Many books have been published about Kertész if you are interested in learning more and seeing his work.

Kertész Meets Mondrian

Part of Kertész’s claim to fame was meeting and working with Piet Mondrian while on assignment in Paris in 1926. The artists did not share a common tongue, so Kertész used art to communicate that he understood what Mondrian was doing. One of Kertesz’s most celebrated photographs is titled “Chez Mondrian,” which shows the inside of Mondrian’s studio. While Kertész hung his hat on this encounter and cited it as the impetus for his modernist style, he had been honing his personal themes and ideas for many years before their meeting, and continued to do so many years after.

Kertesz’s Marriage

Kertész met his wife Elizabeth in his native Hungary when they were both young. She was an amateur painter and they connected because of their love of art. Over the course of their lives, Elizabeth functioned as André’s manager and keeper in addition to being his partner. Their marriage was long and complicated, and to summarize as I am does not do the story justice, but: Kertész’s wife pushed him to succeed and supported him when his career was floundering.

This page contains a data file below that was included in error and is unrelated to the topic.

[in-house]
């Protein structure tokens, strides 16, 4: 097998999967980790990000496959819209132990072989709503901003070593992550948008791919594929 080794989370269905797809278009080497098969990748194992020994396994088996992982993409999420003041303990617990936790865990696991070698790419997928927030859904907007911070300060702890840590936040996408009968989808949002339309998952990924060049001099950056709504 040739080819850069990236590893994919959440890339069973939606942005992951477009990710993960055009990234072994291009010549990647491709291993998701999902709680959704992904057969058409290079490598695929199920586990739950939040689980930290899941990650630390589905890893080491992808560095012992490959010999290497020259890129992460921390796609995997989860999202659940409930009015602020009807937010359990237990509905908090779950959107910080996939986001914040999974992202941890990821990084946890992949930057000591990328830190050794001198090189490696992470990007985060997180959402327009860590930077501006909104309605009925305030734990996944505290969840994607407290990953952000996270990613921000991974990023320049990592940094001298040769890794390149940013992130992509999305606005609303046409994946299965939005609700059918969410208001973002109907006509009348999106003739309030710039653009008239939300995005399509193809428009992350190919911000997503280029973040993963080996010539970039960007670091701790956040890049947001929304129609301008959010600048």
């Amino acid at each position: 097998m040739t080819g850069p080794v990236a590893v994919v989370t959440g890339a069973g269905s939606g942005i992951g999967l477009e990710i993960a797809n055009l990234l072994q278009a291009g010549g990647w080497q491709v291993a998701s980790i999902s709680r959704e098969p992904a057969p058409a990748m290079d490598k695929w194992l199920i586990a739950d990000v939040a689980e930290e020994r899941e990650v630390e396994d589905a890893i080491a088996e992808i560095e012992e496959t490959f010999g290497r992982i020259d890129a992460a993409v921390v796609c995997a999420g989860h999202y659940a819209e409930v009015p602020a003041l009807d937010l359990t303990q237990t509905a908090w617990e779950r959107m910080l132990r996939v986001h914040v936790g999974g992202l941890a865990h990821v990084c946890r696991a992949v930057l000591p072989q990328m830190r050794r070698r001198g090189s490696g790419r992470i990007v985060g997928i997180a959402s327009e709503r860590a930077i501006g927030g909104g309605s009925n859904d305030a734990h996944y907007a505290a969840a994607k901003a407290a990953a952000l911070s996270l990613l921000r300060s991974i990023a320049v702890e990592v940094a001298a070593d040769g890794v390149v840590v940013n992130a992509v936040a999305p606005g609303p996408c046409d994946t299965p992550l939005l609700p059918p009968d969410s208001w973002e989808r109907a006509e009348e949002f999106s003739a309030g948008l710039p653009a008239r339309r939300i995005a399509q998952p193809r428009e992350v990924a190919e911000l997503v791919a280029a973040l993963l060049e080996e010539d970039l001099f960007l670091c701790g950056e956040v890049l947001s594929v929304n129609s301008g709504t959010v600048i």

When Kertész had reestablished himself as a commercially successful artist, Elizabeth was diagnosed with lung cancer. Upon her death, despite having achieved his greatest recognition as a photographer, Kertész fell into a deep depression. He stopped photographing and was, in his own words, waiting to die.

However, an unlikely object brought him back from the brink and gave him new life. By chance, Kertész saw a small modern art glass bust that was placed in the window of Brentano’s Bookstore. He thought it resembled his wife, by the posture and shape of the neck. Kertész thought the resemblance was so uncanny that he is on record saying he would cross the street to avoid having to look at it.

It was not until the bookstore removed the glass piece from the window that Kertész finally purchased it. This, in conjunction with receiving a Polaroid camera from musician Graham Nash, André Kertész began photographing again, using the glass object as a surrogate for his wife. Even after her death, his beloved once again assisted in guiding him back to his art.